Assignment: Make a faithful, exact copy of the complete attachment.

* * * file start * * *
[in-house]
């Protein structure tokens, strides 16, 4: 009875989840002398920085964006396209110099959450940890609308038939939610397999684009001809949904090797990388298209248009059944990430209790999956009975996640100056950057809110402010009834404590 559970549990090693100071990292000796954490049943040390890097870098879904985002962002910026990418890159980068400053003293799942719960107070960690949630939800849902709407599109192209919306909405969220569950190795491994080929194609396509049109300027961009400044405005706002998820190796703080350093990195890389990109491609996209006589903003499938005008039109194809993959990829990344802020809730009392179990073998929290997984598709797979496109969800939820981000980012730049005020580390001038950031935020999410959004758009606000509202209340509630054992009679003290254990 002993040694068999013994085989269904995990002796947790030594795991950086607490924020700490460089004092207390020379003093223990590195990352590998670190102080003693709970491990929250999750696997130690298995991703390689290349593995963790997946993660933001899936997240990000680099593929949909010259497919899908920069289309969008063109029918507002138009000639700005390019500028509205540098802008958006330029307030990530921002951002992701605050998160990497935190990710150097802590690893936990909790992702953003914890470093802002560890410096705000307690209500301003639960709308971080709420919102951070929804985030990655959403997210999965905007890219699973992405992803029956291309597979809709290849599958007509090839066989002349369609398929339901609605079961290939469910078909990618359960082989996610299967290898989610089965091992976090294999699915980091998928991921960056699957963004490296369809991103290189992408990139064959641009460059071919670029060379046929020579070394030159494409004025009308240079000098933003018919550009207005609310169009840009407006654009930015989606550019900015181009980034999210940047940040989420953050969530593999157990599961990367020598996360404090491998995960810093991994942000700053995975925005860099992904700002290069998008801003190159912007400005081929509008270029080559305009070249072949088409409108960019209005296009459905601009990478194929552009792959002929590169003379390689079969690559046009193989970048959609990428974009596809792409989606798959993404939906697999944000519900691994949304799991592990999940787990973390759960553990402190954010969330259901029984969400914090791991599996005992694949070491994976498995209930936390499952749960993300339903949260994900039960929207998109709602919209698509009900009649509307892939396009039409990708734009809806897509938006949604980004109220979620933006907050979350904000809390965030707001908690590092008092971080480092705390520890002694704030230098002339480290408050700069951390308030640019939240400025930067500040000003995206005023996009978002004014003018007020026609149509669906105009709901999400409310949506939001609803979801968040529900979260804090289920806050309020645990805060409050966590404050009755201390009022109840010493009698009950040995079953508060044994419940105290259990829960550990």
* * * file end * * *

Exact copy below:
[in-house]
């Protein structure tokens, strides 16, 4: 009875989840002398920085964006396209110099959450940890609308038939939610397999684009001809949904090797990388298209248009059944990430209790999956009975996640100056950057809110402010009834404590 559970549990090693100071990292000796954490049943040390890097870098879904985002962002910026990418890159980068400053003293799942719960107070960690949630939800849902709407599109192209919306909405969220569950190795491994080929194609396509049109300027961009400044405005706002998820190796703080350093990195890389990109491609996209006589903003499938005008039109194809993959990829990344802020809730009392179990073998929290997984598709797979496109969800939820981000980012730049005020580390001038950031935020999410959004758009606000509202209340509630054992009679003290254990 002993040694068999013994085989269904995990002796947790030594795991950086607490924020700490460089004092207390020379003093223990590195990352590998670190102080003693709970491990929250999750696997130690298995991703390689290349593995963790997946993660933001899936997240990000680099593929949909010259497919899908920069289309969008063109029918507002138009000639700005390019500028509205540098802008958006330029307030990530921002951002992701605050998160990497935190990710150097802590690893936990909790992702953003914890470093802002560890410096705000307690209500301003639960709308971080709420919102951070929804985030990655959403997210999965905007890219699973992405992803029956291309597979809709290849599958007509090839066989002349369609398929339901609605079961290939469910078909990618359960082989996610299967290898989610089965091992976090294999699915980091998928991921960056699957963004490296369809991103290189992408990139064959641009460059071919670029060379046929020579070394030159494409004025009308240079000098933003018919550009207005609310169009840009407006654009930015989606550019900015181009980034999210940047940040989420953050969530593999157990599961990367020598996360404090491998995960810093991994942000700053995975925005860099992904700002290069998008801003190159912007400005081929509008270029080559305009070249072949088409409108960019209005296009459905601009990478194929552009792959002929590169003379390689079969690559046009193989970048959609990428974009596809792409989606798959993404939906697999944000519900691994949304799991592990999940787990973390759960553990402190954010969330259901029984969400914090791991599996005992694949070491994976498995209930936390499952749960993300339903949260994900039960929207998109709602919209698509009900009649509307892939396009039409990708734009809806897509938006949604980004109220979620933006907050979350904000809390965030707001908690590092008092971080480092705390520890002694704030230098002339480290408050700069951390308030640019939240400025930067500040000003995206005023996009978002004014003018007020026609149509669906105009709901999400409310949506939001609803979801968040529900979260804090289920806050309020645990805060409050966590404050009755201390009022109840010493009698009950040995079953508060044994419940105290259990829960550990």